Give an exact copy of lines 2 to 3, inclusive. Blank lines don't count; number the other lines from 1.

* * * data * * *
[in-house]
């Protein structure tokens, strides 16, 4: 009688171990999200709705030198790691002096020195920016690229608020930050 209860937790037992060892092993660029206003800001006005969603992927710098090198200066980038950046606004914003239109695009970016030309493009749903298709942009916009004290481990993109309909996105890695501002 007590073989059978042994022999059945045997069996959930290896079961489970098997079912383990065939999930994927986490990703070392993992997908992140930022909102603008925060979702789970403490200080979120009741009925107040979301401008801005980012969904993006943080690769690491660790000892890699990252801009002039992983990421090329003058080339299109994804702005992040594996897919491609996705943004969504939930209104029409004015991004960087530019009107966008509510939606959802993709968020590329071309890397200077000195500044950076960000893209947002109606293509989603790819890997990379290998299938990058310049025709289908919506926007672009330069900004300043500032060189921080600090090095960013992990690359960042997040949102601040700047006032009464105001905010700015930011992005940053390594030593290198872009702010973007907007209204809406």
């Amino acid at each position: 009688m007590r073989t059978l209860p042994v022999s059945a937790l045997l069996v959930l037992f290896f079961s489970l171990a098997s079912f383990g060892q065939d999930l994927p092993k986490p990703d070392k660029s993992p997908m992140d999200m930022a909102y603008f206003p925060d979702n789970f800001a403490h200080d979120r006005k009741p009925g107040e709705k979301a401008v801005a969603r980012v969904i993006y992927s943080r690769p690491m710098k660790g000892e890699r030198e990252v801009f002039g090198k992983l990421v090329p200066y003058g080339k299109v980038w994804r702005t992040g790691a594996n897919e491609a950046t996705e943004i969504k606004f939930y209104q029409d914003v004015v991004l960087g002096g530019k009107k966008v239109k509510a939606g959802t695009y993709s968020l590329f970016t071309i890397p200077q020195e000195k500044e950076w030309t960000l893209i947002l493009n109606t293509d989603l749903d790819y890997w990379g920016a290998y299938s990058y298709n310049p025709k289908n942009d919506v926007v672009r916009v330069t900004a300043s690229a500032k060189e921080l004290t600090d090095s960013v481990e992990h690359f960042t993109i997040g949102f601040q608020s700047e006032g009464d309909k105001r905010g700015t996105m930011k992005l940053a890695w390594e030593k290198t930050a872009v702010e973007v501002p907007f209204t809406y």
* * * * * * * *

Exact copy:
């Protein structure tokens, strides 16, 4: 009688171990999200709705030198790691002096020195920016690229608020930050 209860937790037992060892092993660029206003800001006005969603992927710098090198200066980038950046606004914003239109695009970016030309493009749903298709942009916009004290481990993109309909996105890695501002 007590073989059978042994022999059945045997069996959930290896079961489970098997079912383990065939999930994927986490990703070392993992997908992140930022909102603008925060979702789970403490200080979120009741009925107040979301401008801005980012969904993006943080690769690491660790000892890699990252801009002039992983990421090329003058080339299109994804702005992040594996897919491609996705943004969504939930209104029409004015991004960087530019009107966008509510939606959802993709968020590329071309890397200077000195500044950076960000893209947002109606293509989603790819890997990379290998299938990058310049025709289908919506926007672009330069900004300043500032060189921080600090090095960013992990690359960042997040949102601040700047006032009464105001905010700015930011992005940053390594030593290198872009702010973007907007209204809406």
């Amino acid at each position: 009688m007590r073989t059978l209860p042994v022999s059945a937790l045997l069996v959930l037992f290896f079961s489970l171990a098997s079912f383990g060892q065939d999930l994927p092993k986490p990703d070392k660029s993992p997908m992140d999200m930022a909102y603008f206003p925060d979702n789970f800001a403490h200080d979120r006005k009741p009925g107040e709705k979301a401008v801005a969603r980012v969904i993006y992927s943080r690769p690491m710098k660790g000892e890699r030198e990252v801009f002039g090198k992983l990421v090329p200066y003058g080339k299109v980038w994804r702005t992040g790691a594996n897919e491609a950046t996705e943004i969504k606004f939930y209104q029409d914003v004015v991004l960087g002096g530019k009107k966008v239109k509510a939606g959802t695009y993709s968020l590329f970016t071309i890397p200077q020195e000195k500044e950076w030309t960000l893209i947002l493009n109606t293509d989603l749903d790819y890997w990379g920016a290998y299938s990058y298709n310049p025709k289908n942009d919506v926007v672009r916009v330069t900004a300043s690229a500032k060189e921080l004290t600090d090095s960013v481990e992990h690359f960042t993109i997040g949102f601040q608020s700047e006032g009464d309909k105001r905010g700015t996105m930011k992005l940053a890695w390594e030593k290198t930050a872009v702010e973007v501002p907007f209204t809406y």